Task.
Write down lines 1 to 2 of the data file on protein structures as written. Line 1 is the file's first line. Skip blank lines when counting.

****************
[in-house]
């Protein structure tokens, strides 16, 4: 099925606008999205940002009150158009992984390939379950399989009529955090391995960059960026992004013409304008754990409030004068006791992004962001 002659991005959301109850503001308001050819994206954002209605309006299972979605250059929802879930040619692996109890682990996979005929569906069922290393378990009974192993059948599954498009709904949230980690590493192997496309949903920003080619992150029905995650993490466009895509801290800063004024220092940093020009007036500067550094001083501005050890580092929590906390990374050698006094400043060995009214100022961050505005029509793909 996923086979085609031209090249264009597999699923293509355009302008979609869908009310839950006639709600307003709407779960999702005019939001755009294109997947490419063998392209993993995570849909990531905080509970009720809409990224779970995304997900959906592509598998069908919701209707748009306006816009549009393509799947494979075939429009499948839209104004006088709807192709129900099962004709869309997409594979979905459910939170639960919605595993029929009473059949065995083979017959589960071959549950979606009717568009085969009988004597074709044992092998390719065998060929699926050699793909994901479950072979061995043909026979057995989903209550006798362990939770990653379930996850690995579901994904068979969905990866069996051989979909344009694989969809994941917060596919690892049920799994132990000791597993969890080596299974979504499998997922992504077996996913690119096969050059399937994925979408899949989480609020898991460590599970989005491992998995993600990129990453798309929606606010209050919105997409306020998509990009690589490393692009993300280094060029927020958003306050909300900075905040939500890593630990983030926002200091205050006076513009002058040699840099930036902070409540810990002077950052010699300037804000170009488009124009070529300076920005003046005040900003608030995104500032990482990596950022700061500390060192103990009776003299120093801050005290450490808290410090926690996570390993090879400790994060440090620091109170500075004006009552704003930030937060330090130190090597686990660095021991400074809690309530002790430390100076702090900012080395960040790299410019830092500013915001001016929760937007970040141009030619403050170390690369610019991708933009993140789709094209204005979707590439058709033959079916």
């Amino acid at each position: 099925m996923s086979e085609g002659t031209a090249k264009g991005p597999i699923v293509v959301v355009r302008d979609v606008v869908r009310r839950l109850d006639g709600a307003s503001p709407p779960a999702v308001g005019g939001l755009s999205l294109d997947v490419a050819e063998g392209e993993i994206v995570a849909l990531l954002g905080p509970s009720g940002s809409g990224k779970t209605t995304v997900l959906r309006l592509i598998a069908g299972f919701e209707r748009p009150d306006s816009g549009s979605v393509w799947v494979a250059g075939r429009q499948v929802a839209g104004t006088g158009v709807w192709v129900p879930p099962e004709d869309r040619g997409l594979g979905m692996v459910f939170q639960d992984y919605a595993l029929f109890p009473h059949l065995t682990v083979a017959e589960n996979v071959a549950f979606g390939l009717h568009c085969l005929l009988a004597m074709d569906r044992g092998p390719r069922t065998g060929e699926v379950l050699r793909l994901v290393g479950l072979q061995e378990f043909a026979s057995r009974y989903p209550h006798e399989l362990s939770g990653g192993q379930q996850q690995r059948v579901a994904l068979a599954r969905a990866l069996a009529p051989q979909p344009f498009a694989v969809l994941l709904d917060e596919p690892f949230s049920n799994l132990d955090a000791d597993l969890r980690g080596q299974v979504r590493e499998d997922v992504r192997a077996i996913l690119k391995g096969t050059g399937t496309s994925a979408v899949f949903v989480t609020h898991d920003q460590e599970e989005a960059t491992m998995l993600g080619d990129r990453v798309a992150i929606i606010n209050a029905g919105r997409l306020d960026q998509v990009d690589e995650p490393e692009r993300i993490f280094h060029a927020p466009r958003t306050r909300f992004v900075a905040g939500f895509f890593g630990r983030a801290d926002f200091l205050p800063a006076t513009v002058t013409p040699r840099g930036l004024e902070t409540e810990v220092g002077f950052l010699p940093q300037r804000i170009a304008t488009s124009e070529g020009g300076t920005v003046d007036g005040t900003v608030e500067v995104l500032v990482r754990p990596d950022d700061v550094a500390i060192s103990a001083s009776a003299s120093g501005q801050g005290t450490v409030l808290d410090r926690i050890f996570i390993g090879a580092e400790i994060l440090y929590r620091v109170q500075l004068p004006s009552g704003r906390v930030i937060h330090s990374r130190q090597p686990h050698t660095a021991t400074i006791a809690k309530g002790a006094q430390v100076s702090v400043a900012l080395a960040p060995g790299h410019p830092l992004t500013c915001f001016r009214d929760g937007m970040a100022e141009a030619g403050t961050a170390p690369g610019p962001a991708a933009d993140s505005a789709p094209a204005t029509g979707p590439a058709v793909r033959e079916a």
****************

[in-house]
């Protein structure tokens, strides 16, 4: 099925606008999205940002009150158009992984390939379950399989009529955090391995960059960026992004013409304008754990409030004068006791992004962001 002659991005959301109850503001308001050819994206954002209605309006299972979605250059929802879930040619692996109890682990996979005929569906069922290393378990009974192993059948599954498009709904949230980690590493192997496309949903920003080619992150029905995650993490466009895509801290800063004024220092940093020009007036500067550094001083501005050890580092929590906390990374050698006094400043060995009214100022961050505005029509793909 996923086979085609031209090249264009597999699923293509355009302008979609869908009310839950006639709600307003709407779960999702005019939001755009294109997947490419063998392209993993995570849909990531905080509970009720809409990224779970995304997900959906592509598998069908919701209707748009306006816009549009393509799947494979075939429009499948839209104004006088709807192709129900099962004709869309997409594979979905459910939170639960919605595993029929009473059949065995083979017959589960071959549950979606009717568009085969009988004597074709044992092998390719065998060929699926050699793909994901479950072979061995043909026979057995989903209550006798362990939770990653379930996850690995579901994904068979969905990866069996051989979909344009694989969809994941917060596919690892049920799994132990000791597993969890080596299974979504499998997922992504077996996913690119096969050059399937994925979408899949989480609020898991460590599970989005491992998995993600990129990453798309929606606010209050919105997409306020998509990009690589490393692009993300280094060029927020958003306050909300900075905040939500890593630990983030926002200091205050006076513009002058040699840099930036902070409540810990002077950052010699300037804000170009488009124009070529300076920005003046005040900003608030995104500032990482990596950022700061500390060192103990009776003299120093801050005290450490808290410090926690996570390993090879400790994060440090620091109170500075004006009552704003930030937060330090130190090597686990660095021991400074809690309530002790430390100076702090900012080395960040790299410019830092500013915001001016929760937007970040141009030619403050170390690369610019991708933009993140789709094209204005979707590439058709033959079916």